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PostPosted: Wed Jan 23, 2019 7:47 am 
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koitsu wrote:

One stunning thing in EAPOL is the "Version" byte. Official specs seem to define it as part of 16bit value (that contains Type and Version bytes; without clearly saying which byte is Type, and which is Version).
The above linked document suggests that Version is the 1st byte, and Type is 2nd byte of that 16bit value. But even then, the bytes are usually 01 03. If the 1st byte is Version, then it would be Version=01, whilst most docs are saying that v2 is current version. I could only guess what is happening there:
- Maybe version is 00=v1 and 01=v2
- Maybe version is 01=v1 and 02=v1.1 and 03=v2, or the like
- Maybe version is 02=v2=current, but everybody is held to use 01=v1 for better backwards compatibility.
- Maybe version is unimportant and should be ignored


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PostPosted: Thu Jan 24, 2019 7:48 am 
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Ops, sorry for the misunderstanding, yes, I'm only seeing those 2 lines, also another thing I noticed, in my router settings, when I'm selecting the network encryption, it's actually selected "wep+wpa2" (that's pretty weird tho)


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PostPosted: Thu Jan 24, 2019 10:30 am 
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Okay, thanks! I guess I'll need to test WPS myself tonight/tomorrow & dump the resulting DSi-Wifi-FLASH settings, there should be an access point with WPS button somewhere upstairs. The Wifi-FLASH is probably merely having a "WPS-was-used" flag in there, which is currently seen as unknown value by wifiboot.

WEP+WPA2 is really weird, WPA+WPA2 would be a bit more common, or maybe WEP+WPA+WPA2 if one wants support it all. Also, if WEP implies RC4, and WPA2 usually implies AES, then I can't imagine how system settings had detected it as using TKIP. But yeah, theoretically, WEP+WPA2 should be possible for backwards compatibility. But I've no idea how to support that in practice.

The first problem is that I don't know if or how EAPOL is capable of sending WEP groupkeys (it would be pointless as the WEP group key should be identical to the WEP pairwise key, which is fixed for WEP, so EAPOL wouldn't need to send it at all; at least not to clients that do use WEP as pairwise key).
The other problem, for real working compatibility with stuff like NDS, is that WPA/WPA2 are using keyindex=1/2 for group keys, whilst NDS games seem to require to use keyindex=0 for both group+pairwise key.

Does your router have two separate passwords for WEP and WPA2? WEP does usually require a fixed-length password (13 characters, or 26-hex-digits), and WPA/WPA2 can have variable-length text strings as password.


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PostPosted: Fri Jan 25, 2019 4:33 am 
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Here are the differences between normal-setup and automated-WPS-setup. Bit1 of entry [0E7h] is just what one would have expected, the unexpected part is that bit0 is also set.
Also noteworthy: The plaintext password is stored at 120h and up, that's useful when changing the SSID, so the console can recompute the new PSK for password+ssid. And oddly, WPS has some garbage in unused password characters.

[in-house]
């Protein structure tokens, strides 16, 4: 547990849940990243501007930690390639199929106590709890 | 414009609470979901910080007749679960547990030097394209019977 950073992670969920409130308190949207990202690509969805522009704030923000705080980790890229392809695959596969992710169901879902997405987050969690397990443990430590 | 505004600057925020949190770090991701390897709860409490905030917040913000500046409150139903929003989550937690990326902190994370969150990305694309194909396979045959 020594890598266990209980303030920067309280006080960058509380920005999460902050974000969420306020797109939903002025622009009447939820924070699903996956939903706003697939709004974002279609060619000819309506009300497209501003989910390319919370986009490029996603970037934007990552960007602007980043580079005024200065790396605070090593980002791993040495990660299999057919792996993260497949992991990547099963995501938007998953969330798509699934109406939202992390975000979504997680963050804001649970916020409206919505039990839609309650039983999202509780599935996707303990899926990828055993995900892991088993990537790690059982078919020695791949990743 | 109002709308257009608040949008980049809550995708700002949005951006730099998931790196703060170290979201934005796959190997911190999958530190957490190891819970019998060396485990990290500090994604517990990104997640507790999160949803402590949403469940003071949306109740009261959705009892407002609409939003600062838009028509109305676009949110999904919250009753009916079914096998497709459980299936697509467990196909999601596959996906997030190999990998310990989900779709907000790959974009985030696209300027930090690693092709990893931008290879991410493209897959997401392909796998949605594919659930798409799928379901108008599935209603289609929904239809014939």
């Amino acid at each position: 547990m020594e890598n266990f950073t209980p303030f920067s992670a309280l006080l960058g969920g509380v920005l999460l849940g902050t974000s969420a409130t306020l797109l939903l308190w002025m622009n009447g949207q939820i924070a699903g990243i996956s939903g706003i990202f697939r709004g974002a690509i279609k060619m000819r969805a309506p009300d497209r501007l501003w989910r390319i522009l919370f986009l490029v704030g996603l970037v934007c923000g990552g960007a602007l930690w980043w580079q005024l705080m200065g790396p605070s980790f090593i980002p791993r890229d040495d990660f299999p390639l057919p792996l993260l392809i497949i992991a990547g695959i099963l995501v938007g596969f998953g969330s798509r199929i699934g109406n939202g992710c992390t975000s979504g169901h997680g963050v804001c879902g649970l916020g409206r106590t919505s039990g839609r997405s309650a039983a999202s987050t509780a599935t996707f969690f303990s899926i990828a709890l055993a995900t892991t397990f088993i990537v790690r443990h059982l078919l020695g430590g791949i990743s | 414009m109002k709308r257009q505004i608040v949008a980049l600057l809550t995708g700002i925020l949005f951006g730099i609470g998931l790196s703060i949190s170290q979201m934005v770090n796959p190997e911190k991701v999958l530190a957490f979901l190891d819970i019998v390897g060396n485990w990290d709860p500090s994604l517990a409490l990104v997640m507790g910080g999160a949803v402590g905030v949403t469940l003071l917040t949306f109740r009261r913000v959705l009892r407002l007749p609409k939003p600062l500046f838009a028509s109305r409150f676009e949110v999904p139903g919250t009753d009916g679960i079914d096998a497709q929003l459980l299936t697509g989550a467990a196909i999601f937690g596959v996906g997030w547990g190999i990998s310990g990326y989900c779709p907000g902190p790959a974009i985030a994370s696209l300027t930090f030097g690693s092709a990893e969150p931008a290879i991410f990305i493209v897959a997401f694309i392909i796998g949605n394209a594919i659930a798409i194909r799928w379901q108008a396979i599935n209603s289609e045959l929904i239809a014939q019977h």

Code:
Offset       WPS   Normal
1F6E7        13    10         ;<-- diff
1F6FE        F4    A0         ;\crc
1F6FF        9D    78         ;/
1F734-1F75E  xxx   00-filled  ;-garbage (unused password chars)
1F7FE        F3    49         ;\crc
1F7FF        2C    1B         ;/

Dumping that info was painful: I've tried three access points, with the DSi prompting me to push and hold the WPS button and wait two minutes until seeing a WPS Failure message (on the first three or four attempts with the first two access points), or until eventually passing okay (on the third access point).
Alltogether, it would have been ways to enter the password manually than using WPS. But anyways, it's now dumped and known what bytes are stored in flash memory (just in case anybody would be interested in such things).


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PostPosted: Sat Jan 26, 2019 5:10 am 
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edo9300 wrote:
Ops, sorry for the misunderstanding, yes, I'm only seeing those 2 lines, also another thing I noticed, in my router settings, when I'm selecting the network encryption, it's actually selected "wep+wpa2" (that's pretty weird tho)

Apparently I remembered wrongly (when I wrote this message I couldn't go look up the router settings because the web interface was kinda bugged) anyways the encryption is WPA+wpa2, not wep+wpa2 (in fact that was a butt too weird).


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PostPosted: Sat Jan 26, 2019 5:19 am 
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Update, finally managed to connect, I set the encryption to wpa2 only and it worked


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PostPosted: Sat Jan 26, 2019 4:13 pm 
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Got the wifiboot v2.5 update finished & uploaded.
http://problemkaputt.de/wifiboot.zip (binary and source code)
I hope the DSi code is now able to connect to most or all access points including such with mixed TKIP+AES ciphers.

Code:
;wifiboot v2.5 - 26 Jan 2019
; - dsi-wifi: detects supported cipher/combinations (from AP beacons)
; - dsi-wifi: determines best-matching-cipher (AP beacons versus FLASH settings)
; - dsi-wifi: supports wifi-flash entries with WPS-flag (ie. ignores that flag)
; - dsi-wifi: relocated all code to vram (slightly faster than slow main ram)
; - dsi-wifi: displays life-updates for current signal strength
; - dsi-wifi: source code: REG_SDIO_xxx symbols instead of numeric I/O addresses
; - dsi-wifi: uses WMI_GET_CHANNEL_LIST to determine enabled channels/domain